The closure mechanism is actuated by means of the timing bar and the trigger mechanism in the following manner. FIGS. 10 and 11 show the location of the cam when the card is completely inserted in the mechanism and secured. It will be noted that the vertical projection of the cam rides in the cam slot that is located in the timing bar. This slot moves the locking cam out of the way of the card when the card eject cycle is started. The card eject cycle proceeds as follows: (1) the timing bar is moved toward the rear of the mechanism by the contraction of the memory wire; (2) the approximately first two thirds of the timing bar's rearward movement is devoted strictly to moving the card locking cam at least a portion of the way out of the card slot area since the cam must be cleared before the card is ejected; and (3) the approximately final one third of the timing bar's movement releases the trigger mechanism and the link arm. Once the link arm is released, both it and the ejects plate move out toward the card exit area of the mechanism and eject the card. Both the eject plate and the link arm will stay in those locations until a card is re-inserted into the mechanism. In order to make sure that the card locking cam stays in the retracted position so as not to prevent future card insertion, when the timing bar was moved its entire rearward distance the timing bar lock 124 will be engaged. This action prevents any movement of the timing bar back toward the front of the mechanism, thus preventing any premature movement of the card locking cam into the card slot area. The timing bar is released from the timing bar lock upon card insertion. The biasing spring that is attached to the timing bar then returns the timing bar to the front of the mechanism, thus pushing the card locking cam out into the card slot area. The release of the timing bar from the lock is located and timed such that it takes place just before the card is fully inserted. Not doing this may result in premature entry of the card locking cam into the card slot area. The vertical parts of the second timing bar slot in the timing bar prevents the cam from being displaced in the cam slot.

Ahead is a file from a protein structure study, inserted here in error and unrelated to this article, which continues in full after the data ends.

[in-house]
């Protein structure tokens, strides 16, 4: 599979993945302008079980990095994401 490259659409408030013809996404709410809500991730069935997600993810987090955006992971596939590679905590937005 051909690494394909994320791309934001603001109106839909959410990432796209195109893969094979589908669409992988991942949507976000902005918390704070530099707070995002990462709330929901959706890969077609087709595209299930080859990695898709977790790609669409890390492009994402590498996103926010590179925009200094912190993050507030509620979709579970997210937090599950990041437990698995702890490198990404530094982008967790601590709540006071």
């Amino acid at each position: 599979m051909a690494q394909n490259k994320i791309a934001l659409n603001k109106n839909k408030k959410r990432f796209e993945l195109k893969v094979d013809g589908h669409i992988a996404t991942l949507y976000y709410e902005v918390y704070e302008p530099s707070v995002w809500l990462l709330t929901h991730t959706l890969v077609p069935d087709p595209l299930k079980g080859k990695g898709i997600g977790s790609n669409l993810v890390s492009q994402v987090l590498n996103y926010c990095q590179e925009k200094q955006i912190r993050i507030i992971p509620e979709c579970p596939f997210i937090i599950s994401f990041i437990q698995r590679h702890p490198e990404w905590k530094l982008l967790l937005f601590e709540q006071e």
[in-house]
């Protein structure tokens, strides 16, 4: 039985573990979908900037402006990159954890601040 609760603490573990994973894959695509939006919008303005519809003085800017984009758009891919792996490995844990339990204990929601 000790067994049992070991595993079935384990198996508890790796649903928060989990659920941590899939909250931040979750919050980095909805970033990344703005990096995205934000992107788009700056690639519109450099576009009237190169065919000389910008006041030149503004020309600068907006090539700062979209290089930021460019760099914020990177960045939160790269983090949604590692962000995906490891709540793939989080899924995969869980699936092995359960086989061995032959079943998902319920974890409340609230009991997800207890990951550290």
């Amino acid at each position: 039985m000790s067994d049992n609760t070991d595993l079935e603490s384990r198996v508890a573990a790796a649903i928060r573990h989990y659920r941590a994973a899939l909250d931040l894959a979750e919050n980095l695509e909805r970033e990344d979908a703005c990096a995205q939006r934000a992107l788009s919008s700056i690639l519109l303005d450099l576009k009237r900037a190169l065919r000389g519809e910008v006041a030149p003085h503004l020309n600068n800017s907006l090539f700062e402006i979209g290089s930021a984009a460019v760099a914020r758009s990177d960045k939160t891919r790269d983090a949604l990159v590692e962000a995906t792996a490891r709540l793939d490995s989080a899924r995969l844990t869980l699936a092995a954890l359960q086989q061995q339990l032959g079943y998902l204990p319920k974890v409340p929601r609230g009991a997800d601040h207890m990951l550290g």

It will be appreciated that a memory card connector has been described which is adapted to being activated by a computer system, or alternatively, by manual control of an electrical current activated device. It will also be appreciated that this connector maximizes the force available for ejectment of the memory card and at the same time permits easy insertion of the memory card. It will be further appreciated that this connector provides an efficient means for ensuring the security of the memory card.
While the present invention has been described in connection with the preferred embodiments of the various figures, it is to be understood that other similar embodiments may be used or modifications and additions Nay be made to the described embodiment for performing the same function of the present invention without deviating therefrom. Therefore, the present invention should not be limited to any single embodiment, but rather construed in breadth and scope in accordance with the recitation of the appended claims.
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|U.S. Classification||439/159, 439/157|
|International Classification||G06K13/08, H01R12/18, H05K5/02|
|Cooperative Classification||G06K13/08, H05K5/0295, H05K5/0265, G06K13/0806|
|European Classification||H05K5/02H2B, H05K5/02H6C, G06K13/08A, G06K13/08|
|Sep 16, 2002||FPAY||Fee payment|
Year of fee payment: 4
|Oct 25, 2006||REMI||Maintenance fee reminder mailed|
|Apr 6, 2007||LAPS||Lapse for failure to pay maintenance fees|
|Jun 5, 2007||FP||Expired due to failure to pay maintenance fee|
Effective date: 20070406